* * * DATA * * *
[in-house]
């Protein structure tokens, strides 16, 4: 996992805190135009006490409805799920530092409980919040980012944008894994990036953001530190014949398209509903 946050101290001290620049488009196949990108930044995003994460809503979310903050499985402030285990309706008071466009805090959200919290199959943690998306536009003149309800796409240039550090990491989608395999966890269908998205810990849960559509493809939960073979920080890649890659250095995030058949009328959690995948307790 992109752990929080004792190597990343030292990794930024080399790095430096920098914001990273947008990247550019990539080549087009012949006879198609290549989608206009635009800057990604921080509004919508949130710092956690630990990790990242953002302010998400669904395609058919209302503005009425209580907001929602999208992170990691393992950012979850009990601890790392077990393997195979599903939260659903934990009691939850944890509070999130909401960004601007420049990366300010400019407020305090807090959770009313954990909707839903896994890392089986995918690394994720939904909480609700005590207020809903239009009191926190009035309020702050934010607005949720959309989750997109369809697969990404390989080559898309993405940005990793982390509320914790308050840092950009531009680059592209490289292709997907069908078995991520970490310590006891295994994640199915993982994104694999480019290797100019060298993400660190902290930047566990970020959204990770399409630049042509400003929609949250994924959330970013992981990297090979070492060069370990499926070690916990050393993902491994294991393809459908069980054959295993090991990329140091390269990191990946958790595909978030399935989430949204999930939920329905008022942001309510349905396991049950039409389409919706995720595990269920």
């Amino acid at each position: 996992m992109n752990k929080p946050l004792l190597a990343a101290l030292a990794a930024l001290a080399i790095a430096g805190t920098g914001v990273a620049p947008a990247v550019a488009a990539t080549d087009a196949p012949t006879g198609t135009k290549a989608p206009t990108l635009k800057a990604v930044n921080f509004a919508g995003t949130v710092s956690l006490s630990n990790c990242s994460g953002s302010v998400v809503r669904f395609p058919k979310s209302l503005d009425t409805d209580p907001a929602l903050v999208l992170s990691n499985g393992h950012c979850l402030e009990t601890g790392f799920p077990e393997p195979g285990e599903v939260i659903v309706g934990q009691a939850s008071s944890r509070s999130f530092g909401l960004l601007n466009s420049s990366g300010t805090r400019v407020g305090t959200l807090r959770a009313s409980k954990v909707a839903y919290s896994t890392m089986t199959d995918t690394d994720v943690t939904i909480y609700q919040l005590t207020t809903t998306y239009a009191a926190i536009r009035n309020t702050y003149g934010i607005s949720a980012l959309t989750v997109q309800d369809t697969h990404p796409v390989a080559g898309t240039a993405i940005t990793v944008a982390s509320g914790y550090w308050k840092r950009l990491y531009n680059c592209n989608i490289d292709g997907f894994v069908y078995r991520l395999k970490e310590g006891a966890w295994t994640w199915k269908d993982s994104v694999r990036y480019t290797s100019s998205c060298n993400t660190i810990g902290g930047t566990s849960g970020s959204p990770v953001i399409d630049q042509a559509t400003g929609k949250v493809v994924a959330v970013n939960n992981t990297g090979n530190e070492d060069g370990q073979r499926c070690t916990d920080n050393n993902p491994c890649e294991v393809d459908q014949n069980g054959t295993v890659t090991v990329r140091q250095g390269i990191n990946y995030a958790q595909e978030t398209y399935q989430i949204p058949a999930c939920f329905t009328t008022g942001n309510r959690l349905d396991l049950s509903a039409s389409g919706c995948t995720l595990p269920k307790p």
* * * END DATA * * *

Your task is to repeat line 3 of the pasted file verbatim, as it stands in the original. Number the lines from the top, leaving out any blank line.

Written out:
């Amino acid at each position: 996992m992109n752990k929080p946050l004792l190597a990343a101290l030292a990794a930024l001290a080399i790095a430096g805190t920098g914001v990273a620049p947008a990247v550019a488009a990539t080549d087009a196949p012949t006879g198609t135009k290549a989608p206009t990108l635009k800057a990604v930044n921080f509004a919508g995003t949130v710092s956690l006490s630990n990790c990242s994460g953002s302010v998400v809503r669904f395609p058919k979310s209302l503005d009425t409805d209580p907001a929602l903050v999208l992170s990691n499985g393992h950012c979850l402030e009990t601890g790392f799920p077990e393997p195979g285990e599903v939260i659903v309706g934990q009691a939850s008071s944890r509070s999130f530092g909401l960004l601007n466009s420049s990366g300010t805090r400019v407020g305090t959200l807090r959770a009313s409980k954990v909707a839903y919290s896994t890392m089986t199959d995918t690394d994720v943690t939904i909480y609700q919040l005590t207020t809903t998306y239009a009191a926190i536009r009035n309020t702050y003149g934010i607005s949720a980012l959309t989750v997109q309800d369809t697969h990404p796409v390989a080559g898309t240039a993405i940005t990793v944008a982390s509320g914790y550090w308050k840092r950009l990491y531009n680059c592209n989608i490289d292709g997907f894994v069908y078995r991520l395999k970490e310590g006891a966890w295994t994640w199915k269908d993982s994104v694999r990036y480019t290797s100019s998205c060298n993400t660190i810990g902290g930047t566990s849960g970020s959204p990770v953001i399409d630049q042509a559509t400003g929609k949250v493809v994924a959330v970013n939960n992981t990297g090979n530190e070492d060069g370990q073979r499926c070690t916990d920080n050393n993902p491994c890649e294991v393809d459908q014949n069980g054959t295993v890659t090991v990329r140091q250095g390269i990191n990946y995030a958790q595909e978030t398209y399935q989430i949204p058949a999930c939920f329905t009328t008022g942001n309510r959690l349905d396991l049950s509903a039409s389409g919706c995948t995720l595990p269920k307790p």